HTTP Responses


All of your WordPress and Router controllers should return a PSR7 compliant response to be sent back to the user's browser. Lumberjack provides a number of Response types which should cover the majority of cases.

If your Controller returns a string it will be automatically converted to an HtmlResponse object with a 200 status code.

Available Response Objects

Timber Response

The most common use-case will be to render a Twig view with some associated data. Using Timber on it's own, your code would look like this:

use Timber\Timber;


return Timber::render('home.twig', $context);

In Lumberjack, you should take advantage of the Rareloop\Lumberjack\Http\Responses\TimberResponse object to achieve the same thing:

use Rareloop\Lumberjack\Http\Responses\TimberResponse;


return new TimberResponse('home.twig', $context);

Context Flattening

When passing context data to TimberResponse, any objects that implement the Rareloop\Lumberjack\Contracts\Arrayable contract will automatically be flattened to a standard PHP array. This means that it is safe to use objects such as Collection and ViewModel in your data without it causing issues with Twig.

View ModelsCollections

Redirect Response

Redirecting to a different URL can be done by returning an instance of Rareloop\Lumberjack\Http\Responses\RedirectResponse.

use Rareloop\Lumberjack\Http\Responses\RedirectResponse;


return new RedirectResponse('/another/page');

Adding Flash Data

If you want to redirect to a URL and also flash some data to the session, you can use the with() method.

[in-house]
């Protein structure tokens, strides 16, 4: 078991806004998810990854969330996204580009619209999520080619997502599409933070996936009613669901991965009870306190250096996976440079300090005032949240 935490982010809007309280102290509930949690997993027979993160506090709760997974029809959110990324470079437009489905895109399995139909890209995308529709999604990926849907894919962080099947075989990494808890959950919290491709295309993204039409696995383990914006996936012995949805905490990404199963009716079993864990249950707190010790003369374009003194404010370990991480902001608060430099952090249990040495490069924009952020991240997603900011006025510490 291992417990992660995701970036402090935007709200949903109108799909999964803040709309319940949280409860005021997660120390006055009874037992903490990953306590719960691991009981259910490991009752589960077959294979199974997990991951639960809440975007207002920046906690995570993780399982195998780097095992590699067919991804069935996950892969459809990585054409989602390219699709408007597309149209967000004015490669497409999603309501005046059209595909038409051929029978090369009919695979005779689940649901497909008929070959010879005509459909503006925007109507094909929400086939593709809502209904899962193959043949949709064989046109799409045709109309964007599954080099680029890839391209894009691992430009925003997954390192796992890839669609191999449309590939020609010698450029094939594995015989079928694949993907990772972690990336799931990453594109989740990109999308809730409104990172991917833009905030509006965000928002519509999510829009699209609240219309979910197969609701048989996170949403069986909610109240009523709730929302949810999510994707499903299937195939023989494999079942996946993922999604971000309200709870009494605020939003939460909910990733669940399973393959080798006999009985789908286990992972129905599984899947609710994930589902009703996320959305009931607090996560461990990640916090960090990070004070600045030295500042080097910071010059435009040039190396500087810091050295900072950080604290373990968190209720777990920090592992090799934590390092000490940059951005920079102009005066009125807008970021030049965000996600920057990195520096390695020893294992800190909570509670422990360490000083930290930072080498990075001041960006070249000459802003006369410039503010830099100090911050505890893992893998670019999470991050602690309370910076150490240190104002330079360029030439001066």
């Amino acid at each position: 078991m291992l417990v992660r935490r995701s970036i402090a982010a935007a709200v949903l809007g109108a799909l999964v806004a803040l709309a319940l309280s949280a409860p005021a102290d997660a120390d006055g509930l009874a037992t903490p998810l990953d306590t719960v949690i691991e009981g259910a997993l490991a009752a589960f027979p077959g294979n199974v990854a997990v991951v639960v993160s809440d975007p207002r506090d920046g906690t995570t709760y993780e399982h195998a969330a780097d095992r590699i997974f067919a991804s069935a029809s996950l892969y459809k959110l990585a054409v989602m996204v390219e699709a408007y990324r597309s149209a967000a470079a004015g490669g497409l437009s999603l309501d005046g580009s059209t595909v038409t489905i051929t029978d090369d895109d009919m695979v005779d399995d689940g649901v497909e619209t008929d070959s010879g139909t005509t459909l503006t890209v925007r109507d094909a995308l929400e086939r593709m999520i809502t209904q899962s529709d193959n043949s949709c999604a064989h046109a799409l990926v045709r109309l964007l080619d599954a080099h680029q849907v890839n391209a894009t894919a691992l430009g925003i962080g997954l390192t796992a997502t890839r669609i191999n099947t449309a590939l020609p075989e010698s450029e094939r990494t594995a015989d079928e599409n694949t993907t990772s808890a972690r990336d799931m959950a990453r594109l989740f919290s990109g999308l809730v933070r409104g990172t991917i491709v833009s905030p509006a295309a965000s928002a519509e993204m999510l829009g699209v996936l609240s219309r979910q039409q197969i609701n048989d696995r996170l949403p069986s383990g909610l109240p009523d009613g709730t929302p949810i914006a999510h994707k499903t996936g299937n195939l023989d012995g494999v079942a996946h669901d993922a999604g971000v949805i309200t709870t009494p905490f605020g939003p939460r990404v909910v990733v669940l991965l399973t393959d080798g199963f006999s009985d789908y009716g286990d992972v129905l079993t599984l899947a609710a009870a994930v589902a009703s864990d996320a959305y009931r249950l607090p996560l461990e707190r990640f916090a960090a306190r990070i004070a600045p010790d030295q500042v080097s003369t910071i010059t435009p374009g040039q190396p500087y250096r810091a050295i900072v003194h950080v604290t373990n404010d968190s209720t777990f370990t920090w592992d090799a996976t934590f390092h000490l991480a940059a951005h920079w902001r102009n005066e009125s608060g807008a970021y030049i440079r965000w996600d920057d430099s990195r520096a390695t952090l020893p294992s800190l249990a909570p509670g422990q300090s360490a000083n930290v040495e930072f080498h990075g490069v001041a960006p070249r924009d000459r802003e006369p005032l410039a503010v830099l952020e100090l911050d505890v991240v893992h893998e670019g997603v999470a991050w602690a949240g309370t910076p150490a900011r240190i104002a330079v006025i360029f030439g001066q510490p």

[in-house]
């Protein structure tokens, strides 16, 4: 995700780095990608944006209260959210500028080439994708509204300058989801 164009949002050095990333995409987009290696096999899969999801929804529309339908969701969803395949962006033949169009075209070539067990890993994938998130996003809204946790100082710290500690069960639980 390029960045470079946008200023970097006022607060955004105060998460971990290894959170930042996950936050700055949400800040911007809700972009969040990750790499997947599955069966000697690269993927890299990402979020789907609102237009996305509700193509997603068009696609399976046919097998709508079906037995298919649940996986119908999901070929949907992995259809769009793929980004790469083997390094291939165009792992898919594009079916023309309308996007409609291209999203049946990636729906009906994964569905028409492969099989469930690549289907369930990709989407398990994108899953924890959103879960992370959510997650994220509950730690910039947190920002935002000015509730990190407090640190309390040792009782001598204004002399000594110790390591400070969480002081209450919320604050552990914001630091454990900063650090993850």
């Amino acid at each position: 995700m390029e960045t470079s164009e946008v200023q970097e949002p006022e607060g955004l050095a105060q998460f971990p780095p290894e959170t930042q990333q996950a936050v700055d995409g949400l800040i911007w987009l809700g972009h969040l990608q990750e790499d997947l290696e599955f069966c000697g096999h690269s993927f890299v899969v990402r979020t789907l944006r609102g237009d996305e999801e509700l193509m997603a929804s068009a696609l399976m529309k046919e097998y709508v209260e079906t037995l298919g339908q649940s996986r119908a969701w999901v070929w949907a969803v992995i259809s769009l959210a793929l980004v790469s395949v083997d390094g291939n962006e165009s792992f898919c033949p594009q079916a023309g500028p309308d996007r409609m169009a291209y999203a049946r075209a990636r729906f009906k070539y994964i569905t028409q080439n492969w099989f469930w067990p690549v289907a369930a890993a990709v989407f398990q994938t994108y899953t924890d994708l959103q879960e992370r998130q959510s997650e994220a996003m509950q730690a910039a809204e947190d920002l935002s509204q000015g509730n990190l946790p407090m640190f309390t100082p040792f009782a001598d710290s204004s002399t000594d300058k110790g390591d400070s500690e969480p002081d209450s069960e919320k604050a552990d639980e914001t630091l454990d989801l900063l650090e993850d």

return new RedirectResponse('/another/page')
    ->with('error', 'Something went wrong');

Diactoros Responses

Lumberjack also includes the fantastic Zend Diactoros package which provides additional PSR7 compliant Response Objects.

// Check out their documentation for further details and examples:
$response = new Zend\Diactoros\Response\TextResponse('Hello world!');
$response = new Zend\Diactoros\Response\HtmlResponse($htmlContent);
$response = new Zend\Diactoros\Response\XmlResponse($xml);
$response = new Zend\Diactoros\Response\JsonResponse($data);
$response = new Zend\Diactoros\Response\EmptyResponse(); // Basic 204 response:

Adding Status Code & Headers

One of the benefits of using Response Objects is that they make it easier to control the HTTP status code & headers.

All the Response Objects bundled with Lumberjack let you set both the status code and headers in their constructor.

use Zend\Diactoros\Response\JsonResponse;

return new JsonResponse($data, 422, ['X-Total-Validation-Errors' => 2]);

Or if you prefer, you can use the withStatus and withHeader methods instead.

use Zend\Diactoros\Response\JsonResponse;

return (new JsonResponse($data, 422))
    ->withHeader('X-Total-Validation-Errors', 2);

Responsable Objects

In addition to supporting PSR7 compliant responses, Controllers can also return an object that implements the Rareloop\Router\Responsable interface. These objects provide a toResponse() method that will return an instance of a PSR7 Response.

// app/Http/Controllers/TestController.php
namespace App\Http\Controllers;

use App\Exceptions\TestException;

class TestController
    public function show()
        return new TestException('Hello World');

// app/Exceptions/TestException.php
namespace App\Exceptions;

use Rareloop\Router\Responsable;
use Psr\Http\Message\RequestInterface;
use Psr\Http\Message\ResponseInterface;
use Zend\Diactoros\Response\JsonResponse;

class TestException extends \Exception implements Responsable
    protected $reason;

    public function __construct($reason)
        $this->reason = $reason;

    public function toResponse(RequestInterface $request) : ResponseInterface
        return new JsonResponse([
            'error' => $this->reason,
        ], 400);

Last updated